Despite their prep school pedigrees, many Yalies appear to have been raised in a barn.
At one table, there is a girl eating with her elbows on the table. A few seats down, another student is playing with his food. One particularly feisty table of students is throwing things across the table.
“Anything goes in the dining hall,” Marisa Knox ’03 said. “Our table is a madhouse.”
When students dine in their residential college dining halls, it appears that the last thing on their minds are table manners. Instead, they are either too preoccupied with their friends or must shovel food into their mouths to be on time for a class.
But as students prepare to enter the job market and are thrown into interview situations, many feel that they will need to toss their dining hall habits aside and learn new manners.
For those students who don’t know what to do with multiple forks or what to say to a prospective employer in a social situation, there is hope. But only if that student is in Saybrook College.
Saybrook Master Mary Miller is currently offering a professional seminar on etiquette for a reduced fee of $50 to interested Saybrook students. This comes after a successful class in January that about 11 students attended. The class, taught by instructors from Connecticut Etiquette, is four hours long and takes place in Miller’s home.
“All those who came to the class [in January] said that they would undoubtedly take it again, and that it was extremely worthwhile,” Miller wrote in an e-mail to upperclass Saybrook students.
The seminar teaches students how to polish their skills and how to make the first impression to “open doors to second chances.” An elegant gourmet dinner is served at the end of the seminar.
The January seminar began with a mock cocktail party, during which students learned how to circulate the room and how to approach the hors d’oeuvres table.
Seminar instructors told students not to hover around the hors d’oeuvres table and not to take more than three hors d’oeuvres at a time. Students were instructed to “work the room” by mingling with other guests and to never linger with the same person for over ten minutes while at a party.
Next came the five-course dinner. As they ate, students were instructed in formal dining etiquette. They learned where to put their hands, how to eat bread properly, and how to handle flatware in the American and European styles.
Students also learned that napkins belong on one’s lap during dinner. If one must leave the table throughout the course of the dinner, the napkin should be placed on the chair. When dinner is finished, the napkin goes to the right of the plate.
During the dinner, students also learned how to impress possible employers during interviews. They received instruction on how to make good first impressions through the politics of introductions, how to spark conversations, and how to end an interview.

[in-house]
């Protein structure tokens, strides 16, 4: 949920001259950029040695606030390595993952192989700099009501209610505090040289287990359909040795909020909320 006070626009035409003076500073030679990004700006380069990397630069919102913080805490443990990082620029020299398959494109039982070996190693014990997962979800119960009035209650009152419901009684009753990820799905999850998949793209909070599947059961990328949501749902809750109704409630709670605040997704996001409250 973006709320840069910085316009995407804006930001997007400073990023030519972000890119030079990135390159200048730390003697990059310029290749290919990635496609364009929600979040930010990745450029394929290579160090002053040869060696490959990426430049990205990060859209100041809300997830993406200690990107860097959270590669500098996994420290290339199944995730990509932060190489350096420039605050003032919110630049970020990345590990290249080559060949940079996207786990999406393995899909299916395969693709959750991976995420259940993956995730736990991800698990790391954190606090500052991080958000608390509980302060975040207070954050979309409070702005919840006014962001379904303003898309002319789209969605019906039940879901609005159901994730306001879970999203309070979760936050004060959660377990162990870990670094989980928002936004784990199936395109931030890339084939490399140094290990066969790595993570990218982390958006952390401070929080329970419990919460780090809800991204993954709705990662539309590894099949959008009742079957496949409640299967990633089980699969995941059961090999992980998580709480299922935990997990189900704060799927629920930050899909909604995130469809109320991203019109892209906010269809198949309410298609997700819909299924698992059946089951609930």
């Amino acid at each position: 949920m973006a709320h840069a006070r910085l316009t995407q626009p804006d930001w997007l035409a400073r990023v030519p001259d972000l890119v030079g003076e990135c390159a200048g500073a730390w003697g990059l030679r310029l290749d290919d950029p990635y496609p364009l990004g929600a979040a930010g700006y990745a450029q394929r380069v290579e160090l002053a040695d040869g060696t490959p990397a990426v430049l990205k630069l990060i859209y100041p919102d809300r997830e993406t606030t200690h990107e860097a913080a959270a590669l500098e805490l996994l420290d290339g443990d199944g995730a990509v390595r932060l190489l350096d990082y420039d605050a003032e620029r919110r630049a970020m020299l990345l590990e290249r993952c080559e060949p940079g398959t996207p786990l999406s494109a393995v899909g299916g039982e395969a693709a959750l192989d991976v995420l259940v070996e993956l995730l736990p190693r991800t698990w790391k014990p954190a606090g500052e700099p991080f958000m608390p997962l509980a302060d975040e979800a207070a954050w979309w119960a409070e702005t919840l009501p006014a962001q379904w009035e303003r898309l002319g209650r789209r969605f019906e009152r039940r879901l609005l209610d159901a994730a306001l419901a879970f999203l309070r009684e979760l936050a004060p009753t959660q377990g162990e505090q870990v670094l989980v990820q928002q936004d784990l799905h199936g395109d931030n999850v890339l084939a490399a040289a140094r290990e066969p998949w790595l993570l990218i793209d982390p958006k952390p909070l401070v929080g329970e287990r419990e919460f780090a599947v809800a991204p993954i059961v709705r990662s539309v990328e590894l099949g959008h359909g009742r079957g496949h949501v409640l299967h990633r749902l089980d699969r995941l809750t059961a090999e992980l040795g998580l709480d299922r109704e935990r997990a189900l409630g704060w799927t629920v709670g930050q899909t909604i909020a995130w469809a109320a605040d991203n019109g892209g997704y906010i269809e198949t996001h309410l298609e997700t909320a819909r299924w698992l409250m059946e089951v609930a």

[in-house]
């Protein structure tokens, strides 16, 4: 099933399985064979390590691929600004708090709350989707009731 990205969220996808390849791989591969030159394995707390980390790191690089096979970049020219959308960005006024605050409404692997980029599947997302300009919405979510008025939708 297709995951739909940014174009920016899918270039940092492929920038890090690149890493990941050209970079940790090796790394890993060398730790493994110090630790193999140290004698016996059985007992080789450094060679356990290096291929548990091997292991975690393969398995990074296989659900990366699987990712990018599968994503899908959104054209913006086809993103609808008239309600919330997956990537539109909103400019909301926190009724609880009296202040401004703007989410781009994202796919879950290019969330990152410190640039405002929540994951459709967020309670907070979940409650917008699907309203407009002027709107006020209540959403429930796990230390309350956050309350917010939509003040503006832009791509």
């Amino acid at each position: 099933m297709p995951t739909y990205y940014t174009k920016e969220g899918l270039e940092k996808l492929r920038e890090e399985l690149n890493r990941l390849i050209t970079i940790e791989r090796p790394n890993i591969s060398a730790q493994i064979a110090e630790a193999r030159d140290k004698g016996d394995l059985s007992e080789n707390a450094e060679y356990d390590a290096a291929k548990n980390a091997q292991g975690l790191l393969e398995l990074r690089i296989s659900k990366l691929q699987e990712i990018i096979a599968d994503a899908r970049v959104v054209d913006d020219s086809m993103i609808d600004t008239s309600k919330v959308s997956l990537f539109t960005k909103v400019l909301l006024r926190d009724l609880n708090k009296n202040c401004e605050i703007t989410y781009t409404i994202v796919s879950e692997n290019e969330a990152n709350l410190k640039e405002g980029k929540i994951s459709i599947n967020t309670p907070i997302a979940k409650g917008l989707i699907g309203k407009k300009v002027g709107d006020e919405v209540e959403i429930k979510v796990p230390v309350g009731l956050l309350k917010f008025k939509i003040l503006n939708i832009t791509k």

Joe Kim ’02 said the seminar has made him more confident for interview settings.
“I am going through interviews and have had to eat meals with the interviewer and have felt self-conscious,” Kim said. “Now I am more comfortable.”
Kim said he was surprised to learn that there is a proper way of doing everything.
“In a very formal setting, every little thing counts,” he said.
Students also learned the no-nos of etiquette. For example, no personal grooming at the table, no cutting spaghetti, and no alcohol.
Connecticut Etiquette instructor Shea Jezek co-taught the seminar in January. Jezek said that when drinking comes up in a social situation relating to business, one should not drink, even if the boss is drinking, because it is important to be sharp.
“Liquor dulls your senses an sometimes your tongue gets loose,” Jezek said. “There is no room for social drinking when you are making a career move.”
Jezek said she was impressed that Yale students knew the basics of etiquette coming into the class and that they also wanted to go beyond the basics for in-depth information.
“There are lots of questions students have and they don’t really have anyone to go to,” Jezek said. “For example, how do you eat, drink, and shake hands while looking confident?”
Jezek said that in interviews, students are often to busy concentrating about their manners to focus on nailing the interview. She said the course in designed to make students feel confident and comfortable.
“The word that comes to mind when I think of our course is that it empowers,” Jezek said. “Etiquette is doing the right thing at the right time.”
Male students are to appear at the seminar in ties and jackets, and the female students are told to wear dresses. The January seminar was geared toward seniors and juniors. Miller said she wants the second seminar, scheduled for March, to be an all-sophomore event.
“Coming from a college situation, it is easy to dismiss etiquette, but in the real world, things are different,” Jezek said. “By taking the course, you are setting yourself up to stand out a little bit brighter than everyone else.”